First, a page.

• To start with, there is a tool called Io top which can measure disk I/O. Similar to top, this can come in handy when measuring disk I/O. Just run the command iotop to measure writes/reads.
  • This can give useful insights into how postgres is behaving under load i.e how much is hitting the disk and how much is from RAM which can be arrived based on the load being generated.

Directly from postgres:
It is always better to monitor something directly from postgres,rather than going through the OS route.
Typically we would do OS level monitoring if we believe that there is something wrong with postgres itself, but this is rarely the case.
With postgres, there are several tools at our disposal for measuring performance with respect to memory.

  • Explain:The default is SQL explain.Gives more information than any other database system, but a little hard to get your head around. Needs practice to get used to. Don’t miss the several useful flags, that can be given especially buffers which we previously saw. 
  • Query logs:Query logs are another way to understand what is happening inside the system.Instead of logging everything, we can log only queries that cross certain duration or otherwise called slow query logs using the log_min_duration_statement parameter.
  • Auto explain:This is another cool thing that you can do which will automatically log the execution plan along with the slow queries. Very useful for debugging without having the need to run explain by hand.
  • Pg stat statements:The above methods are good, but lack a consolidated view.This is a module built within postgres itself, but disabled by default.We can enable this by doing create extension pg_stat_statementsOnce this is enabled, after a fair amount of queries are run, then we can fire a query such as below.Gives lot of details on how much time queries took and their average.The disadvantage with this approach is it takes some amount of performance, so it is not generally recommended in production systems.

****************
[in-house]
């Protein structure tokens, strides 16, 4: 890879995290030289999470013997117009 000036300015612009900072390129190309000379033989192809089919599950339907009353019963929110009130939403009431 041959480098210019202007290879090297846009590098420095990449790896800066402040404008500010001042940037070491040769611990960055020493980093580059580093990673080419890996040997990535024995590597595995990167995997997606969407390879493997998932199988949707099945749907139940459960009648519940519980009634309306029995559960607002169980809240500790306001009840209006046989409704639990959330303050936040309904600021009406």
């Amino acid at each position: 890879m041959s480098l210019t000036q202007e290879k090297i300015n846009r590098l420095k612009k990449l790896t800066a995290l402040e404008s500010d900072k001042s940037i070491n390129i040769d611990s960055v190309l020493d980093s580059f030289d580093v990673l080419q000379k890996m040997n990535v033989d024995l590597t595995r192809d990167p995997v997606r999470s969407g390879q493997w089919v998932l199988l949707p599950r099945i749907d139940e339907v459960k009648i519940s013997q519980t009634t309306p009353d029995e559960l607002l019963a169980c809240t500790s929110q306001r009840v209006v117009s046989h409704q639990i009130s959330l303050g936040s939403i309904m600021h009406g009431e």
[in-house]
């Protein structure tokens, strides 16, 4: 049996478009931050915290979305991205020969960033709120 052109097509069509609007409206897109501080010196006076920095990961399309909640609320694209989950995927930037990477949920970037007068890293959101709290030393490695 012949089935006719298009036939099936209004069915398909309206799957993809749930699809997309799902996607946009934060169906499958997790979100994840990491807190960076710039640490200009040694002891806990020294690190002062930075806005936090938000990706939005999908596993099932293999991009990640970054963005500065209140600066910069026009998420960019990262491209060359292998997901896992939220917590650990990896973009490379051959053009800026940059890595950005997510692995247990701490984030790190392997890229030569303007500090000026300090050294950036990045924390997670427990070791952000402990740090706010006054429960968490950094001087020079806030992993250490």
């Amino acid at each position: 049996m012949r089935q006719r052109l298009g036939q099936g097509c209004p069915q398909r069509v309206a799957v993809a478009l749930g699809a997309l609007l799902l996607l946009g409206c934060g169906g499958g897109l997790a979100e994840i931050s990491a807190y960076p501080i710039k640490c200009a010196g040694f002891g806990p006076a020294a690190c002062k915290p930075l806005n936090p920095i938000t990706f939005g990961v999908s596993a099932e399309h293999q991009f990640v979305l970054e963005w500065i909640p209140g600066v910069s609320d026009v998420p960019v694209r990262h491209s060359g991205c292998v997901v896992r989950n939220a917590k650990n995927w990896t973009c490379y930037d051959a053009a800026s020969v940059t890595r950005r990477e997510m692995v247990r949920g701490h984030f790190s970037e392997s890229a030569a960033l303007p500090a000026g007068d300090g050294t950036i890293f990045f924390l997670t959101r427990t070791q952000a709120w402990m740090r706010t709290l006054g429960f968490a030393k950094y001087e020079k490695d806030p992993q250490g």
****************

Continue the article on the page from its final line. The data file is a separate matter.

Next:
•  SELECT
        (total_time / 1000 / 60)::decimal as total_minutes,
        (total_time/calls)::decimal as average_time,
        query
      FROM pg_stat_statements
      ORDER BY 1 DESC
      LIMIT 100;
PG Buffer cache and PG fincore
If you want to get a little deeper, then there are two modules which can dig directly into shared_buffers and OS cache itself.
An important thing to note is that the explain (analyze,buffers) shows data from shared_buffers only and not from the OS cache.
  • PG buffer cache:This helps us see the data in shared buffers in real time. Collects information from shared_buffers and puts it inside of pg_buffercache for viewing.A sample query goes as below, which lists the top 100 tables along with the number of pages cached.
SELECT c.relname,count(*) AS buffers
    FROM pg_class c INNER JOIN pg_buffercache b
    ON b.relfilenode=c.relfilenode INNER JOIN pg_database d
    ON (b.reldatabase=d.oid AND 
    d.datname=current_database())
   GROUP BY c.relname ORDER BY 2 DESC LIMIT 100;
  • PG fincore:This an external module, that gives information on how the OS caches the pages. It is pretty low level and also very powerful.
  • Pg prewarm:This is an in built module that can actually load the data into shared_buffers/OS cache or both. If you think memory warm up is the problem, then this is pretty useful for debugging.